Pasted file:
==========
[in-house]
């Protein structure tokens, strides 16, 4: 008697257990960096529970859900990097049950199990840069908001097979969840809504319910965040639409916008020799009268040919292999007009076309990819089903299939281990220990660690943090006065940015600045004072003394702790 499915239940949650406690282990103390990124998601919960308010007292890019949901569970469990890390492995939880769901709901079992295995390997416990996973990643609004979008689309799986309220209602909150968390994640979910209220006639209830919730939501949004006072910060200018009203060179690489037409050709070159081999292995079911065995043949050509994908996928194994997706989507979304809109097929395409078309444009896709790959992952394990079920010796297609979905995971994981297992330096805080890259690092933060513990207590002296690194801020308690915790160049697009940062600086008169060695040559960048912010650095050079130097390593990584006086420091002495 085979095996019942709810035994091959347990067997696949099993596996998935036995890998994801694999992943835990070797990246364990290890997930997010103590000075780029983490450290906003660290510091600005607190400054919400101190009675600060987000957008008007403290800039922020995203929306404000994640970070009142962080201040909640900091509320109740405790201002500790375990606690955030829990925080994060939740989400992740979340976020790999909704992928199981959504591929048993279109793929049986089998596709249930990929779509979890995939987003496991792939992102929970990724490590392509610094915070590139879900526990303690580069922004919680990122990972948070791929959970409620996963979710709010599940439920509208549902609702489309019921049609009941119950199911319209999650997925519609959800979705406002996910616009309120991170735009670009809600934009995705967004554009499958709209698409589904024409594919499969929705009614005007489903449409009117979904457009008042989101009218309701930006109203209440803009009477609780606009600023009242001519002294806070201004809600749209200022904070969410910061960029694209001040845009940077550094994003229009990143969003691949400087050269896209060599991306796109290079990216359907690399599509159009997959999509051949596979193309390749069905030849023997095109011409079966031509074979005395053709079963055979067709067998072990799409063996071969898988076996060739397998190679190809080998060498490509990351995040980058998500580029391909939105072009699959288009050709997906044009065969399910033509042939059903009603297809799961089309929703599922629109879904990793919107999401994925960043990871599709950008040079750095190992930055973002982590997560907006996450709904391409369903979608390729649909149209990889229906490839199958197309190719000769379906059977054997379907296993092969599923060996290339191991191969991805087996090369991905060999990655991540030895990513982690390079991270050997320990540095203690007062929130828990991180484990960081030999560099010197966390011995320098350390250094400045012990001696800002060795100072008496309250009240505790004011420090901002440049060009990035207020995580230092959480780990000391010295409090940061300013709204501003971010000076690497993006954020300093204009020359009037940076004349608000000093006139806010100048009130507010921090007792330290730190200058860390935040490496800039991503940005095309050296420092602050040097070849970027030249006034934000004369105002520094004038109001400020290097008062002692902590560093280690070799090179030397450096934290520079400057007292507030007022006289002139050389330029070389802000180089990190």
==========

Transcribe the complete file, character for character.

[in-house]
């Protein structure tokens, strides 16, 4: 008697257990960096529970859900990097049950199990840069908001097979969840809504319910965040639409916008020799009268040919292999007009076309990819089903299939281990220990660690943090006065940015600045004072003394702790 499915239940949650406690282990103390990124998601919960308010007292890019949901569970469990890390492995939880769901709901079992295995390997416990996973990643609004979008689309799986309220209602909150968390994640979910209220006639209830919730939501949004006072910060200018009203060179690489037409050709070159081999292995079911065995043949050509994908996928194994997706989507979304809109097929395409078309444009896709790959992952394990079920010796297609979905995971994981297992330096805080890259690092933060513990207590002296690194801020308690915790160049697009940062600086008169060695040559960048912010650095050079130097390593990584006086420091002495 085979095996019942709810035994091959347990067997696949099993596996998935036995890998994801694999992943835990070797990246364990290890997930997010103590000075780029983490450290906003660290510091600005607190400054919400101190009675600060987000957008008007403290800039922020995203929306404000994640970070009142962080201040909640900091509320109740405790201002500790375990606690955030829990925080994060939740989400992740979340976020790999909704992928199981959504591929048993279109793929049986089998596709249930990929779509979890995939987003496991792939992102929970990724490590392509610094915070590139879900526990303690580069922004919680990122990972948070791929959970409620996963979710709010599940439920509208549902609702489309019921049609009941119950199911319209999650997925519609959800979705406002996910616009309120991170735009670009809600934009995705967004554009499958709209698409589904024409594919499969929705009614005007489903449409009117979904457009008042989101009218309701930006109203209440803009009477609780606009600023009242001519002294806070201004809600749209200022904070969410910061960029694209001040845009940077550094994003229009990143969003691949400087050269896209060599991306796109290079990216359907690399599509159009997959999509051949596979193309390749069905030849023997095109011409079966031509074979005395053709079963055979067709067998072990799409063996071969898988076996060739397998190679190809080998060498490509990351995040980058998500580029391909939105072009699959288009050709997906044009065969399910033509042939059903009603297809799961089309929703599922629109879904990793919107999401994925960043990871599709950008040079750095190992930055973002982590997560907006996450709904391409369903979608390729649909149209990889229906490839199958197309190719000769379906059977054997379907296993092969599923060996290339191991191969991805087996090369991905060999990655991540030895990513982690390079991270050997320990540095203690007062929130828990991180484990960081030999560099010197966390011995320098350390250094400045012990001696800002060795100072008496309250009240505790004011420090901002440049060009990035207020995580230092959480780990000391010295409090940061300013709204501003971010000076690497993006954020300093204009020359009037940076004349608000000093006139806010100048009130507010921090007792330290730190200058860390935040490496800039991503940005095309050296420092602050040097070849970027030249006034934000004369105002520094004038109001400020290097008062002692902590560093280690070799090179030397450096934290520079400057007292507030007022006289002139050389330029070389802000180089990190």